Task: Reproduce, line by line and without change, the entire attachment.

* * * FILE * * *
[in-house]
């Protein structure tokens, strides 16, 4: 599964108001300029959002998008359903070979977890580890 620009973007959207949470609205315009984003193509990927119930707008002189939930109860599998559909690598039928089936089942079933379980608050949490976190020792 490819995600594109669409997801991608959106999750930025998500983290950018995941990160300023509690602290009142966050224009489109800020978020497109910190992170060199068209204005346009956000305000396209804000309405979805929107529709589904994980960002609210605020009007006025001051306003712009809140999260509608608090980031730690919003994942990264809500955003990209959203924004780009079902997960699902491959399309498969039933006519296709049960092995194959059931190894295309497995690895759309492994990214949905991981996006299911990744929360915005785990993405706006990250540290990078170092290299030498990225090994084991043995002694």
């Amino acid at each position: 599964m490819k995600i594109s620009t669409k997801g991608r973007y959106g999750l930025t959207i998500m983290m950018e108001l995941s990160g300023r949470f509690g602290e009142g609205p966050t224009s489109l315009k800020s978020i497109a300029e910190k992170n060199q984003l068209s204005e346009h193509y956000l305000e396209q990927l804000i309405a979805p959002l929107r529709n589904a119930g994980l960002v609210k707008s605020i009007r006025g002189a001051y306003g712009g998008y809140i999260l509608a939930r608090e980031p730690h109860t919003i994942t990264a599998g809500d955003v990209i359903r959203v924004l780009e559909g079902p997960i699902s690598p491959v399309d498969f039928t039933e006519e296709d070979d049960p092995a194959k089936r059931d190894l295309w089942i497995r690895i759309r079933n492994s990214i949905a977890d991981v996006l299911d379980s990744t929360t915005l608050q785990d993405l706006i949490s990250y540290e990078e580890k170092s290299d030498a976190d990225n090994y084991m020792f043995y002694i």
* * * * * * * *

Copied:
[in-house]
């Protein structure tokens, strides 16, 4: 599964108001300029959002998008359903070979977890580890 620009973007959207949470609205315009984003193509990927119930707008002189939930109860599998559909690598039928089936089942079933379980608050949490976190020792 490819995600594109669409997801991608959106999750930025998500983290950018995941990160300023509690602290009142966050224009489109800020978020497109910190992170060199068209204005346009956000305000396209804000309405979805929107529709589904994980960002609210605020009007006025001051306003712009809140999260509608608090980031730690919003994942990264809500955003990209959203924004780009079902997960699902491959399309498969039933006519296709049960092995194959059931190894295309497995690895759309492994990214949905991981996006299911990744929360915005785990993405706006990250540290990078170092290299030498990225090994084991043995002694």
């Amino acid at each position: 599964m490819k995600i594109s620009t669409k997801g991608r973007y959106g999750l930025t959207i998500m983290m950018e108001l995941s990160g300023r949470f509690g602290e009142g609205p966050t224009s489109l315009k800020s978020i497109a300029e910190k992170n060199q984003l068209s204005e346009h193509y956000l305000e396209q990927l804000i309405a979805p959002l929107r529709n589904a119930g994980l960002v609210k707008s605020i009007r006025g002189a001051y306003g712009g998008y809140i999260l509608a939930r608090e980031p730690h109860t919003i994942t990264a599998g809500d955003v990209i359903r959203v924004l780009e559909g079902p997960i699902s690598p491959v399309d498969f039928t039933e006519e296709d070979d049960p092995a194959k089936r059931d190894l295309w089942i497995r690895i759309r079933n492994s990214i949905a977890d991981v996006l299911d379980s990744t929360t915005l608050q785990d993405l706006i949490s990250y540290e990078e580890k170092s290299d030498a976190d990225n090994y084991m020792f043995y002694i």